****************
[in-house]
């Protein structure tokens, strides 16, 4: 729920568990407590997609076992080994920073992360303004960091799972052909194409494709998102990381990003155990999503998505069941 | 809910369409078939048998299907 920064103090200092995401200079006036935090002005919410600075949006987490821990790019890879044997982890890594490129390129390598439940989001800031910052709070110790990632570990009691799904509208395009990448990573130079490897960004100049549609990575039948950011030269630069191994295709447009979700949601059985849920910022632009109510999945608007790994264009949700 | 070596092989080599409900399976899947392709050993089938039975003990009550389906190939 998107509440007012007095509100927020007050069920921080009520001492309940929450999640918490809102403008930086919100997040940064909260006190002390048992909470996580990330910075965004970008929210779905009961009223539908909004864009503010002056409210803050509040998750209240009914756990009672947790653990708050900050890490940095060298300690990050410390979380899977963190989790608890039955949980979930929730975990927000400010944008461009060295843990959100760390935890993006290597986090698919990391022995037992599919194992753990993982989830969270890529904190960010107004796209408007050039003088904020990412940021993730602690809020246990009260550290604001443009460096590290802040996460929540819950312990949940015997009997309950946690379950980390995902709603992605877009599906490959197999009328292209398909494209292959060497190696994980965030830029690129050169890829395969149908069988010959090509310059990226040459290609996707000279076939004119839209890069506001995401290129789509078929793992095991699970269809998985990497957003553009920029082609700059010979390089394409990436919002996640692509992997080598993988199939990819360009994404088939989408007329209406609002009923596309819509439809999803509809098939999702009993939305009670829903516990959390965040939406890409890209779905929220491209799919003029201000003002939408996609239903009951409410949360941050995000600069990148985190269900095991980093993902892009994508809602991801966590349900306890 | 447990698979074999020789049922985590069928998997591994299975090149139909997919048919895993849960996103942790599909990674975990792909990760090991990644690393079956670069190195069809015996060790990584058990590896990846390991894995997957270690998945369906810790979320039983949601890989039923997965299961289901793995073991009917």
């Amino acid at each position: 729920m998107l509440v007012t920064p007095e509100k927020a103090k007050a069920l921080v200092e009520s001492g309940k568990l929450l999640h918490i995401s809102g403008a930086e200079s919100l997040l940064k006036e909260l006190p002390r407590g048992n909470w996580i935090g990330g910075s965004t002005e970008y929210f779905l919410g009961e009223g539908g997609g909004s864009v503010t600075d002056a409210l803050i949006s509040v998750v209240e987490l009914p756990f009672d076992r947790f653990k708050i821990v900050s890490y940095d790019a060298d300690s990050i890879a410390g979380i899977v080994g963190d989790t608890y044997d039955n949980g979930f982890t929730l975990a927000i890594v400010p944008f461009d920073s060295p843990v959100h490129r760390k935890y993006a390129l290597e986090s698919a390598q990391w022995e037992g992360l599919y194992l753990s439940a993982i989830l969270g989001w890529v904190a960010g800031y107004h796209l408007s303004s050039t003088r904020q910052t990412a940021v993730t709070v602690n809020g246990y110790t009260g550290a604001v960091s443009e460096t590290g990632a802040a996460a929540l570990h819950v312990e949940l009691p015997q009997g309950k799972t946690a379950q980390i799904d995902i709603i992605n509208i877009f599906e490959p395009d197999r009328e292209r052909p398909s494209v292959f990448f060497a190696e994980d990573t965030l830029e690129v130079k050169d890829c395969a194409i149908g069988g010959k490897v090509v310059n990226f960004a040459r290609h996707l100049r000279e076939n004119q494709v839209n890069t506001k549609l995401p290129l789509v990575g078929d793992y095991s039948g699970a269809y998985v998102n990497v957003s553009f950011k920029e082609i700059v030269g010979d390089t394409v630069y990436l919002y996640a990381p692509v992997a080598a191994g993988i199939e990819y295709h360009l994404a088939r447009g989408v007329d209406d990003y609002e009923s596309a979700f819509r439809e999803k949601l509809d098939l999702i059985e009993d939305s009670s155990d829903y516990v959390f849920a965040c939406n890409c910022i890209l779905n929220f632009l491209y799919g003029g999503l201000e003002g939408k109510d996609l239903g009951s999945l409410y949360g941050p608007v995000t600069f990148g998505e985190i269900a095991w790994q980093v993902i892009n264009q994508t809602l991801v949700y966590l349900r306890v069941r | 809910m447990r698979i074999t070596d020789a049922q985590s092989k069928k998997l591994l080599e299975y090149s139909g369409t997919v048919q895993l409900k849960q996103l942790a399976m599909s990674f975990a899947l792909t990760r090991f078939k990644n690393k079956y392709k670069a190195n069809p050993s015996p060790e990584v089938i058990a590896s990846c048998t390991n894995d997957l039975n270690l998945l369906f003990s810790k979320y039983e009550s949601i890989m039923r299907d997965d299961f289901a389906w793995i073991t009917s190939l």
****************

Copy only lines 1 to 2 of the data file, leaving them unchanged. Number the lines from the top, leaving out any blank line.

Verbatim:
[in-house]
């Protein structure tokens, strides 16, 4: 729920568990407590997609076992080994920073992360303004960091799972052909194409494709998102990381990003155990999503998505069941 | 809910369409078939048998299907 920064103090200092995401200079006036935090002005919410600075949006987490821990790019890879044997982890890594490129390129390598439940989001800031910052709070110790990632570990009691799904509208395009990448990573130079490897960004100049549609990575039948950011030269630069191994295709447009979700949601059985849920910022632009109510999945608007790994264009949700 | 070596092989080599409900399976899947392709050993089938039975003990009550389906190939 998107509440007012007095509100927020007050069920921080009520001492309940929450999640918490809102403008930086919100997040940064909260006190002390048992909470996580990330910075965004970008929210779905009961009223539908909004864009503010002056409210803050509040998750209240009914756990009672947790653990708050900050890490940095060298300690990050410390979380899977963190989790608890039955949980979930929730975990927000400010944008461009060295843990959100760390935890993006290597986090698919990391022995037992599919194992753990993982989830969270890529904190960010107004796209408007050039003088904020990412940021993730602690809020246990009260550290604001443009460096590290802040996460929540819950312990949940015997009997309950946690379950980390995902709603992605877009599906490959197999009328292209398909494209292959060497190696994980965030830029690129050169890829395969149908069988010959090509310059990226040459290609996707000279076939004119839209890069506001995401290129789509078929793992095991699970269809998985990497957003553009920029082609700059010979390089394409990436919002996640692509992997080598993988199939990819360009994404088939989408007329209406609002009923596309819509439809999803509809098939999702009993939305009670829903516990959390965040939406890409890209779905929220491209799919003029201000003002939408996609239903009951409410949360941050995000600069990148985190269900095991980093993902892009994508809602991801966590349900306890 | 447990698979074999020789049922985590069928998997591994299975090149139909997919048919895993849960996103942790599909990674975990792909990760090991990644690393079956670069190195069809015996060790990584058990590896990846390991894995997957270690998945369906810790979320039983949601890989039923997965299961289901793995073991009917």